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Taking a Step Towards Simplicity

St. Francis: A Message of Our Times

Taking a Step Towards Simplicity
Wednesday, October 7, 2020

As you announce peace with your mouth, make sure that greater peace is in your hearts. . . . For we have been called to heal wounds, to bind up the broken, and to call home any who have lost their way. —Francis of Assisi

I am convinced that the world and the Church need the message of St. Francis today!  The true Gospel always leaves us both fragile and vulnerable, or as Jesus said, “as sheep among wolves” (Matthew 10:16). Yet this is exactly what the world wants and expects from Franciscans, and for what Jesus freed us, so we cannot lose heart. I find that people today are quite ready to hear Franciscans give messages of simplicity, nonviolence, humility, love of animals and “enemies,” and care of the earth. In fact, they are deeply disappointed when we are merely priests in brown robes who reflect current cultural values, upward mobility, and church more than Gospel.

I was once told that two Christian groups carry the least negative baggage in Western civilization: Franciscans and Quakers! It seems to me that if Franciscans go back to the simplicity of our contemplative and peace-making foundations, we might again look like the Catholic version of the Quakers and the Amish, who often initially resembled us. The world expects and longs for a truly unique, positive, and inviting message from the followers of St. Francis. True Franciscan evangelization is not preaching at or to people, but just making the truth beautiful, attractive, and also challenging.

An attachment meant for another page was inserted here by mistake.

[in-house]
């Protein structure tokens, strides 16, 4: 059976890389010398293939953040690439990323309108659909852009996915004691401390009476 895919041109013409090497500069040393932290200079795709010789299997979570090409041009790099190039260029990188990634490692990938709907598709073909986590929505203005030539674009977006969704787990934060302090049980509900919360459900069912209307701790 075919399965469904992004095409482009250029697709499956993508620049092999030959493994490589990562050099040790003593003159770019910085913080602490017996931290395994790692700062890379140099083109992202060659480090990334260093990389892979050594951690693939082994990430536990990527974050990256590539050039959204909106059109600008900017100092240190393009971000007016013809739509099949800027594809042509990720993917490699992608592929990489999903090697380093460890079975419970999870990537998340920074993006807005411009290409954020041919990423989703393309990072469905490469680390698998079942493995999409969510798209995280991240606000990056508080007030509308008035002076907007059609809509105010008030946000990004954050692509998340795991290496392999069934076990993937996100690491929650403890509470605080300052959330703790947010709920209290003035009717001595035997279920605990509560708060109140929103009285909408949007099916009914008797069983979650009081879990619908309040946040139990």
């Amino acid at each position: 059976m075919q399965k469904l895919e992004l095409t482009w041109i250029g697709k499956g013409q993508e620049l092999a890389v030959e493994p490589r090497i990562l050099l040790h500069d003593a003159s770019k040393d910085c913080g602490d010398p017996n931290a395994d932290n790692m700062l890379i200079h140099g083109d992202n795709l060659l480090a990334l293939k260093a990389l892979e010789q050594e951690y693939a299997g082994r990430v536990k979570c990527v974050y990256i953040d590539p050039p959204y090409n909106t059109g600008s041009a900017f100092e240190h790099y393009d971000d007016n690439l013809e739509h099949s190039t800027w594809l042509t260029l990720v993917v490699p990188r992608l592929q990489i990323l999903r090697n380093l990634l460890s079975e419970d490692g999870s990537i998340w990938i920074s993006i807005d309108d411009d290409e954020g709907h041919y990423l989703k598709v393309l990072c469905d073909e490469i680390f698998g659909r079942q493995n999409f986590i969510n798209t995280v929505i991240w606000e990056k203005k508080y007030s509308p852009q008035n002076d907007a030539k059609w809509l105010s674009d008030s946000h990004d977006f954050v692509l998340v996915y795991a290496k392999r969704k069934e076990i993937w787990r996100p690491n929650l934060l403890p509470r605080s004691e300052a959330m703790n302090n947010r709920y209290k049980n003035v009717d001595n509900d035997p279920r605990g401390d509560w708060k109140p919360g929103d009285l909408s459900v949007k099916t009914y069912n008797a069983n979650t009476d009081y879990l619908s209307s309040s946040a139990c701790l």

Truth be told, both Jesus and Francis were revolutionary and radical. Those are not bad words. Radical comes from radix, which means the root. Both Jesus and Francis were prophets; and like the prophets of the Hebrew Scriptures and John the Baptist, they struck at the roots of evil (Matthew 3:10). These are the very systems of the world that have lost their way, robbing us of the “straight path and open highway” (Matthew 3:3) to God.

Francis and Clare were not so much prophets by what they said as in the radical, system-critiquing way that they lived their lives. The “dirty rotten system” that Dorothy Day critiqued is the very one that Francis and Clare avoided. When Francis said, “I left the world, [1] after being among lepers, he was saying that he was giving up on the usual payoffs, constraints, and rewards of business-as-usual and was choosing to live in the largest Kingdom of all. To pray and actually mean “Thy Kingdom come,” we must also be able to say “my kingdoms go.”

References:
[1] Francis of Assisi, The Testament. See Francis of Assisi: Early Documents, vol. 1, The Saint, ed. Regis J. Armstrong, J. Wayne Hellmann, William J. Short (New City Press: 1999), 124.

Adapted from Richard Rohr, Eager to Love: The Alternative Way of Francis of Assisi (Franciscan Media: 2014), 33, 36, 58, 59-60; and

Spiral of Violence: The World, the Flesh, and the Devil (Center for Action and Contemplation: 2008), CD, MP3 download.

Epigraph: Francis to the first friars, Legend of the Three Companions, chapter 14, part 58 (paraphrased). See Francis of Assisi: Early Documents, vol. 2, The Founder (New City Press: 2000), 102.

Image credit: Early Autumn (detail), Qian Xuan, 13th century, Detroit Institute of Arts, Detroit, Michigan.
Inspiration for this week’s banner image: Let us place our first step in the ascent at the bottom, presenting to ourselves the whole material world as a mirror through which we may pass over to God, the supreme Artisan. —Bonaventure
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